TNet-Geo is a tool for geographical transmission network analysis when multiple strain sequences from different infected hosts are available from the different geographic regions (e.g., countries) under consideration. TNet-Geo is parameter-free and highly scalable and can be easily applied within seconds to datasets with thousands of strain sequences from hundreds of geographical regions. It is built upon the TNet tool, which uses multiple strain sequences per infected host to infer a host-to-host transmission network. We refer the reader to for further details on TNet.

TNet-Geo takes as input a phylogeny of the sampled strain sequences and analyzes it to estimate the underlying geographical transmission network. In particular, it labels each internal node of the strain phylogeny with a geographic region label, and this labeled phylogeny can then be used to infer how the infectious disease was transmitted across regional boundaries. The underlying assumption on which TNet-Geo is based is that the transmission of infection is easier within a geographical region than between two different geographical regions. Note that there are some fundamental differences between traditional (host-to-host) transmission networks and geographical transmission networks. Most importantly, in a traditional transmission network, the question of interest is “Who infected whom?”, while in geographical transmission networks, the relevant question is “What was the extent of infection spread from one region to another in a specified time frame?”. Accordingly, the output from TNet-Geo has to be interpreted differently compared to outputs from traditional transmission network inference tools.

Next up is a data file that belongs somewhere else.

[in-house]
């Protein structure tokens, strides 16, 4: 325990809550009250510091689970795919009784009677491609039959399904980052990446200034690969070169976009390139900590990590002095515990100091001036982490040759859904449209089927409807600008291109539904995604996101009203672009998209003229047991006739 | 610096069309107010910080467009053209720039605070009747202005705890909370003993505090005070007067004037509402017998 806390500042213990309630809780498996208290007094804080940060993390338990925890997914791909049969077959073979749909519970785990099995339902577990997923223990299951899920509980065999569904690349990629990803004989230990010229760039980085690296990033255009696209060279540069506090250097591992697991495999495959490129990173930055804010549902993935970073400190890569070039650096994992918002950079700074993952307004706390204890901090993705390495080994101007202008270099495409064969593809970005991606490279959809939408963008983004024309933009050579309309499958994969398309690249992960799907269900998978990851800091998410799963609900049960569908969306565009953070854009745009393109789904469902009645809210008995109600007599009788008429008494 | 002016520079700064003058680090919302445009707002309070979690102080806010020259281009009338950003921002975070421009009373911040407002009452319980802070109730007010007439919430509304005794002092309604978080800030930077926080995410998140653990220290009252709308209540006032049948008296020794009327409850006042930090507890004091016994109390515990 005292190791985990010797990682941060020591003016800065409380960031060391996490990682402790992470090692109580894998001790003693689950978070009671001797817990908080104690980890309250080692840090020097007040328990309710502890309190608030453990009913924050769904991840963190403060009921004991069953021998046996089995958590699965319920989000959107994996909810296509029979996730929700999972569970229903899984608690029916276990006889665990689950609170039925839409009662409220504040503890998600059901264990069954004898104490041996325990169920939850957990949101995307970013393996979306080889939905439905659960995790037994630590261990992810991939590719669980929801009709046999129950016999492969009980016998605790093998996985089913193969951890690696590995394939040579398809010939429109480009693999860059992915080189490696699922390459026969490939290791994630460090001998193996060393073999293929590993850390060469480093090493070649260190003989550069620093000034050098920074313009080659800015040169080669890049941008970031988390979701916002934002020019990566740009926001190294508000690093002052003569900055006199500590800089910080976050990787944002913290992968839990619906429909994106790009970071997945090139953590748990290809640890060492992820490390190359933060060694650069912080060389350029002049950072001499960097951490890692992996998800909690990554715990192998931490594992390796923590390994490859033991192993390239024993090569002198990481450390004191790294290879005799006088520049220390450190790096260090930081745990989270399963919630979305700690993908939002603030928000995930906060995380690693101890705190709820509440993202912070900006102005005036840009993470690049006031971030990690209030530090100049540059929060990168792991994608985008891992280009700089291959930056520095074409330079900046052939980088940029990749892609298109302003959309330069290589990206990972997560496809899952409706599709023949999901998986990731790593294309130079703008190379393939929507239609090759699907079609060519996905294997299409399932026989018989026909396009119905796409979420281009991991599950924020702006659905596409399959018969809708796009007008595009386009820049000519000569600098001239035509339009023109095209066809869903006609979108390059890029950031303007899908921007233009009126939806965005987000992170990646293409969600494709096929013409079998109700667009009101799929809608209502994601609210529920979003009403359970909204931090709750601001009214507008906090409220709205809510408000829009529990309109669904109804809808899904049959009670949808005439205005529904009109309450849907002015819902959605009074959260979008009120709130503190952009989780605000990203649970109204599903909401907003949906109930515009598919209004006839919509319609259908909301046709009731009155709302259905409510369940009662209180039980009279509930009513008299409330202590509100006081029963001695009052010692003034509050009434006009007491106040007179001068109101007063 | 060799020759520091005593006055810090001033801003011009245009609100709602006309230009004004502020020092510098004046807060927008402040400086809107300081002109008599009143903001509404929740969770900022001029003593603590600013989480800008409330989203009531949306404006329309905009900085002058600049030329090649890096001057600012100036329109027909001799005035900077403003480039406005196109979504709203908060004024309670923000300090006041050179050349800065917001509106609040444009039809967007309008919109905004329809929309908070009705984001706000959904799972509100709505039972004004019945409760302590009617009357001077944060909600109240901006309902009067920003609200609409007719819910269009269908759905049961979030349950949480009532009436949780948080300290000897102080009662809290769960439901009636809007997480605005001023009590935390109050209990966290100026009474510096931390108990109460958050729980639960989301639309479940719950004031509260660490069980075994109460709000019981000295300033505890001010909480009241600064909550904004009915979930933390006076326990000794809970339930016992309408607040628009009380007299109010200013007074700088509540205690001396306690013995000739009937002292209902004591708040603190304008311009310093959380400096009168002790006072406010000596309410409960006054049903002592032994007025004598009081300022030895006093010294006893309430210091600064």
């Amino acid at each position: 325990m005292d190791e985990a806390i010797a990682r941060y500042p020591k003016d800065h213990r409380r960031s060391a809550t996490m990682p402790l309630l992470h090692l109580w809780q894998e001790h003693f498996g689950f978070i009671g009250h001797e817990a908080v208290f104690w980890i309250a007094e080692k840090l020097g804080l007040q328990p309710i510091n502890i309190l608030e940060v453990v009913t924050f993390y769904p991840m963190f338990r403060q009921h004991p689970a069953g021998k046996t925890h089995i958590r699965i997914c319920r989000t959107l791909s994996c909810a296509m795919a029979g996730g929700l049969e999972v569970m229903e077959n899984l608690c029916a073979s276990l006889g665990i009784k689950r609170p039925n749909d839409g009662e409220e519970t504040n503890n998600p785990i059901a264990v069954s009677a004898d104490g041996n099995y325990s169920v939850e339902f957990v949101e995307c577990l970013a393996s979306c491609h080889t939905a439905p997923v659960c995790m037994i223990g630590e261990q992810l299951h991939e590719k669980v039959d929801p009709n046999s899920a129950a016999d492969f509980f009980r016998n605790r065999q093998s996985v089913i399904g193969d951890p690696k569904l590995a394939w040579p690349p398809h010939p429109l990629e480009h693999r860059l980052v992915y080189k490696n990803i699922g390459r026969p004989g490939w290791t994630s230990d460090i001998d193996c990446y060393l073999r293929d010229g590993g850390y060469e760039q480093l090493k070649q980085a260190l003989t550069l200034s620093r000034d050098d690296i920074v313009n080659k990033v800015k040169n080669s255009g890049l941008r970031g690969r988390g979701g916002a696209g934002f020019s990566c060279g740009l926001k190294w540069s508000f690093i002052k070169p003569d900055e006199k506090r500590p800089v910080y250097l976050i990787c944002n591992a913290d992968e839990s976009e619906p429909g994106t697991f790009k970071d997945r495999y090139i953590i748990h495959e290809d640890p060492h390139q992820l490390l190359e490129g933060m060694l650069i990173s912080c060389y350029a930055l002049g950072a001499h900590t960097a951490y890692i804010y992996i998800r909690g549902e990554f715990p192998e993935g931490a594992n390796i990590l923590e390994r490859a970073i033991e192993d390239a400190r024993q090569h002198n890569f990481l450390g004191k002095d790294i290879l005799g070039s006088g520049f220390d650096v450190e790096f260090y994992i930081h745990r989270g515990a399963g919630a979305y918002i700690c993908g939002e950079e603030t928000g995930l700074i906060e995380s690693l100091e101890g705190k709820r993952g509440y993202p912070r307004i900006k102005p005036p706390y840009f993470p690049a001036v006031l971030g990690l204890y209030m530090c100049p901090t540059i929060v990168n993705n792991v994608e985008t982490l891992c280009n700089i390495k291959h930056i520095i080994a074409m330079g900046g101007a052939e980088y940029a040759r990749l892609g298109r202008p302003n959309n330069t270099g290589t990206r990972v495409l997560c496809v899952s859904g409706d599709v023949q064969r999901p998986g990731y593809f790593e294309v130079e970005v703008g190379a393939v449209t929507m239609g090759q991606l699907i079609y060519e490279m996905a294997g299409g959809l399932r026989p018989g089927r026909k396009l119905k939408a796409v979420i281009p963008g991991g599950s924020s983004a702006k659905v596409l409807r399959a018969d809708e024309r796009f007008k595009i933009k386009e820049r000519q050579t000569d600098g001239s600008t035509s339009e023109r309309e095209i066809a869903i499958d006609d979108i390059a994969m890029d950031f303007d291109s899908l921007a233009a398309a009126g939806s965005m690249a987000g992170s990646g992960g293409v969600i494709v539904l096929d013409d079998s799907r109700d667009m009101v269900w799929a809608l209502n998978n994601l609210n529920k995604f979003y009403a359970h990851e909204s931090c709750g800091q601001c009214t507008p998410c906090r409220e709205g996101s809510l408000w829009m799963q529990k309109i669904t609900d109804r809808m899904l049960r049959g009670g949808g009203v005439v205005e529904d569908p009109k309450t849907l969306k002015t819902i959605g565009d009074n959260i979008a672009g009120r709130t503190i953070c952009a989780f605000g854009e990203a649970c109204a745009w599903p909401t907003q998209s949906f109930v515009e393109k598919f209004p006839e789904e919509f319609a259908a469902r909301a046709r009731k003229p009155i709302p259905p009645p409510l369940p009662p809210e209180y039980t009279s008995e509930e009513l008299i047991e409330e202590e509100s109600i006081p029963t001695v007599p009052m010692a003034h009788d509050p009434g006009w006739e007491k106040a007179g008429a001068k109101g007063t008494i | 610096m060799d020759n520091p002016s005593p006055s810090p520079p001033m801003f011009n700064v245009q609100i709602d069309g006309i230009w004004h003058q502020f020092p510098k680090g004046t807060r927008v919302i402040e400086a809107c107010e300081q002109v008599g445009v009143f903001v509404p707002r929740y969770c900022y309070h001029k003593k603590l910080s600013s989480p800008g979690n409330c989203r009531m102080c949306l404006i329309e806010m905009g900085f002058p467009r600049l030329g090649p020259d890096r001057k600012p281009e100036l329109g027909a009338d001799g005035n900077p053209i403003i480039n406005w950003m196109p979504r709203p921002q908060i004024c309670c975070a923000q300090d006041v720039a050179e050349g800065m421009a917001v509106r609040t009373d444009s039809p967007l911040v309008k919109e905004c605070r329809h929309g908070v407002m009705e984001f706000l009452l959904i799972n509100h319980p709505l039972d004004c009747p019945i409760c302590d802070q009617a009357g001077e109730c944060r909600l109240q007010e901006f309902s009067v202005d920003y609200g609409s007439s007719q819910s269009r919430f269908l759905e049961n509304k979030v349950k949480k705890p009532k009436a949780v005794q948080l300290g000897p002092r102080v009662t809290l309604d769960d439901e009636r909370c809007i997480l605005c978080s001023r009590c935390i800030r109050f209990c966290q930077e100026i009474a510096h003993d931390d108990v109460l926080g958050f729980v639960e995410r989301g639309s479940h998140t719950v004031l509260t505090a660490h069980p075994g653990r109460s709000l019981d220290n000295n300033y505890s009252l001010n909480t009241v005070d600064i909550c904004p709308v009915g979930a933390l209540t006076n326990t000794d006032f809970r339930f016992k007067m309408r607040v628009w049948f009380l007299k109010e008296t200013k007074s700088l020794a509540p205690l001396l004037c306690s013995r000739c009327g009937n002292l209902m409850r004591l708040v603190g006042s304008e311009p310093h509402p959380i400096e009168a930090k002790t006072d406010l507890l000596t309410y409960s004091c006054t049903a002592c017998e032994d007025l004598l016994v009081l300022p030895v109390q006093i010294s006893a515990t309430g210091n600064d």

TNet-Geo was implemented by Saurav Dhar and is available open source under the GNU general public license. TNet-Geo is implemented in Python 3. It also uses the Biopython library that can be freely downloaded as described at

TNet-Geo can be cited as follows:

Funding: Development of the software resource(s) available from this webpage was funded in part by U.S. National Science Foundation award CCF 1618347.

Contact: Please feel free to contact Mukul Bansal ( or Ion Mandoiu ( if you have any questions, concerns, or suggestions.